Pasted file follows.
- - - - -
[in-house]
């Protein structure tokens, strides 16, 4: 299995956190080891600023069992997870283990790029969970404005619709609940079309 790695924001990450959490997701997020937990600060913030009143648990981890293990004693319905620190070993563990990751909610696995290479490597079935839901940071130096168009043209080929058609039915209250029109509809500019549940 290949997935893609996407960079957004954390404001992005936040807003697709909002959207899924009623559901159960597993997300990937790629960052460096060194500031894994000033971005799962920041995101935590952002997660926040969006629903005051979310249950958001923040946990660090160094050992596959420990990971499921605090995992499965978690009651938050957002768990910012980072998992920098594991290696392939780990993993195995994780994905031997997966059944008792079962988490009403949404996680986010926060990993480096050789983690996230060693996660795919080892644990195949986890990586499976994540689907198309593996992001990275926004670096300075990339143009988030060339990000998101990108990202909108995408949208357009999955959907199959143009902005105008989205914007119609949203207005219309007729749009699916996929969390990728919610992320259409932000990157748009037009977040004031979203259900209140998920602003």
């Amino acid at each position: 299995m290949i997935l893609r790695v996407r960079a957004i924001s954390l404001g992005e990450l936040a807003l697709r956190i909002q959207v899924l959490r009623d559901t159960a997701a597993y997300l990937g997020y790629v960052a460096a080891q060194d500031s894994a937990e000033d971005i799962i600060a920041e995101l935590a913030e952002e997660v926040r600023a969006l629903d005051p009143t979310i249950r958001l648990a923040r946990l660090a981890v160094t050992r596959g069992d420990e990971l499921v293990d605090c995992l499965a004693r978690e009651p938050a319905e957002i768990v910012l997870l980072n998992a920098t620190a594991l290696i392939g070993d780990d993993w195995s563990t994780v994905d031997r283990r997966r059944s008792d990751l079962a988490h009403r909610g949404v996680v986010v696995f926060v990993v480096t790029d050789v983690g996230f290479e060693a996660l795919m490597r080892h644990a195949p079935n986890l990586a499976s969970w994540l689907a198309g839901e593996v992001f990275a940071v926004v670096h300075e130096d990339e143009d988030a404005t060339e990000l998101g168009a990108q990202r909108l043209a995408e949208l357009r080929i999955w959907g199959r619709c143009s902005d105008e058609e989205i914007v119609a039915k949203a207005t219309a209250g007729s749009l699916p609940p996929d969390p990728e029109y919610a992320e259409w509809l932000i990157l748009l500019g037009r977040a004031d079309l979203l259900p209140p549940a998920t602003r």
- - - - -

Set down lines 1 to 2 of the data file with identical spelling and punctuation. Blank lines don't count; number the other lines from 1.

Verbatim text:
[in-house]
């Protein structure tokens, strides 16, 4: 299995956190080891600023069992997870283990790029969970404005619709609940079309 790695924001990450959490997701997020937990600060913030009143648990981890293990004693319905620190070993563990990751909610696995290479490597079935839901940071130096168009043209080929058609039915209250029109509809500019549940 290949997935893609996407960079957004954390404001992005936040807003697709909002959207899924009623559901159960597993997300990937790629960052460096060194500031894994000033971005799962920041995101935590952002997660926040969006629903005051979310249950958001923040946990660090160094050992596959420990990971499921605090995992499965978690009651938050957002768990910012980072998992920098594991290696392939780990993993195995994780994905031997997966059944008792079962988490009403949404996680986010926060990993480096050789983690996230060693996660795919080892644990195949986890990586499976994540689907198309593996992001990275926004670096300075990339143009988030060339990000998101990108990202909108995408949208357009999955959907199959143009902005105008989205914007119609949203207005219309007729749009699916996929969390990728919610992320259409932000990157748009037009977040004031979203259900209140998920602003």